Your skin needs moisture to heal and improve its appearance. The top layer of skin alone can absorb three times its weight in water. If you suffer from acne scarring on your body moisturize with lotion such as Vaseline® Intensive Care Deep Restore Lotion. They contain nutrients and multi-layer moisture to penetrate deep down. They can also help keep skin hydrated and healthy-looking.
Topical retinoids are another acne treatment with scar-smoothing benefits. In addition to speeding up your cell growth and improving your skin’s texture, retinoids can also help reduce discoloration.
However, they can also make your skin especially sensitive to the sun.
Applied a retinoic acid cream directly to the scar. This can help reduce its appearance. Also always wear sunscreen daily when using anything that contains retinoids.
You can find creams and serums with retinoids over the counter, but your healthcare provider can also prescribe you higher concentrations. Look for products that list retinol as one of the active ingredients.
Silicone dressings and bandages
They are available without a prescription. These can be used at home to treat raised scars. They can help reduce the itch and discomfort as well as shrink, flatten, and fade raised scars.
They can be especially helpful. Although no one knows for sure how these work. A possibility is that silicone helps hydrate the skin. This may reduce the itch and pain as well as make the skin more flexible.
To be effective, these products must be used continuously. This can be difficult, especially for scars on the face. Many people are willing to do this because these treatments have little risk of side effects. Even so, with continuous use, some people develop itchy, irritated skin. This usually clears when the person stops using the product.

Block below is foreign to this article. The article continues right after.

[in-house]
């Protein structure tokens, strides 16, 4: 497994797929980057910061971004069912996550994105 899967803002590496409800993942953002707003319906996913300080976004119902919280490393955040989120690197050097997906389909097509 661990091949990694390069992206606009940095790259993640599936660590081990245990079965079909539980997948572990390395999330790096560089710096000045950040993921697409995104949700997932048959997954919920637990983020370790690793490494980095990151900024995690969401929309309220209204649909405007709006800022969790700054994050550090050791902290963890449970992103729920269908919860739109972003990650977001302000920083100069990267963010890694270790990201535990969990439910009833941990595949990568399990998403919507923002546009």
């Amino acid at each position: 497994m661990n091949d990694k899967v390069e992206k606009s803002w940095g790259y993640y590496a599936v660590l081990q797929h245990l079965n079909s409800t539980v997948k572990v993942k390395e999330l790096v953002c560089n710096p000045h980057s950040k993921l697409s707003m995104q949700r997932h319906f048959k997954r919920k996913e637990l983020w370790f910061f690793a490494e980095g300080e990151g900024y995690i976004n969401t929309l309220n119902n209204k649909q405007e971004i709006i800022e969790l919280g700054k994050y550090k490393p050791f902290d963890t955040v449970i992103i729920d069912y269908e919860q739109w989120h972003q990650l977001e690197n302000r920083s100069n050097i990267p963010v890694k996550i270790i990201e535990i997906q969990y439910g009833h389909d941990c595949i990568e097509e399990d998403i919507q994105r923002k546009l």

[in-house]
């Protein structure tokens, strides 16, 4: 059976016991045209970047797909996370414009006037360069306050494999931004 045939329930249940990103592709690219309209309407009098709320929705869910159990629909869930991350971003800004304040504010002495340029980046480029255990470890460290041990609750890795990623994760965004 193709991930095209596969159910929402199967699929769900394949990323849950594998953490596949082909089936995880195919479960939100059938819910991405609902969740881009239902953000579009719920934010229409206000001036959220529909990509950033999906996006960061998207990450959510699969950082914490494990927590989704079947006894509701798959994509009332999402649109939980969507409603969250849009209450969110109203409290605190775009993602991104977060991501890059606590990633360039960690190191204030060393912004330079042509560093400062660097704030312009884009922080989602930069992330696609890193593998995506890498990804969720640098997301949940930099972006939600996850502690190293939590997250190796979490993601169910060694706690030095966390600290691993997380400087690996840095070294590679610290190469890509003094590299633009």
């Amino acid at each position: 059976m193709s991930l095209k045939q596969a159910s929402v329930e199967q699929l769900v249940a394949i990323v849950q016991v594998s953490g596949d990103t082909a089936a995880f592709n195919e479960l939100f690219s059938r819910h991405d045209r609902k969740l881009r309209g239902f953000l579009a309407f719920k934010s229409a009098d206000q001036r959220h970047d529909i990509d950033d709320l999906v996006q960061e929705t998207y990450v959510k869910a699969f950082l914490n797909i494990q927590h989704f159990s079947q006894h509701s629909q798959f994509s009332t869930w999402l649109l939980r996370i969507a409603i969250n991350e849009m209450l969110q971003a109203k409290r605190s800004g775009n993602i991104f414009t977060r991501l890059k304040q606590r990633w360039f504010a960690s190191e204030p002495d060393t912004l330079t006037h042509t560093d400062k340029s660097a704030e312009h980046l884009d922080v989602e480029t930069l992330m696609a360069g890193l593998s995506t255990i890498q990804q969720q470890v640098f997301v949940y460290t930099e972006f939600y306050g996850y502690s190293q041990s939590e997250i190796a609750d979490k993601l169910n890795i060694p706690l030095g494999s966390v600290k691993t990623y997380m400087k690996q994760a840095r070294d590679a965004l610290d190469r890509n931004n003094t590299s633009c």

Best for: Reducing scar size and discomfort. None is likely to eliminate a raised scar.
Avoid the Sun
The sun’s strong UV rays trigger your melanin-producing cells (melanocytes). This can darken your skin and make scars appear more visible. Wear sunscreen of SPF 15 or higher, and reapply often. The sun is at its strongest from 11am to 3pm, so avoid direct sunlight during these hours.
It clears pores, reduces swelling and redness. It also exfoliates the skin when applied topically. It’s considered to be one of the best treatments for acne scars. You can add products with salicylic acid into your daily routine. Your skin care specialist may also use it for less frequent chemical peels.
It might take a few weeks to see a difference when using salicylic acid. It can also cause dryness or irritation. You may need to use the product less often or try spot treating if you have sensitive skin.
Best for: All acne scars.
Even if you treat your breakouts correctly, you may still scar. There are a few simple preventative steps that could help reduce acne occurrence in the first place. Remember, no one has perfect skin. Everyone has had a pimple, a scar or a blemish at some point. While you can’t remove acne scars completely, you can reduce acne scars and learn to embrace your skin.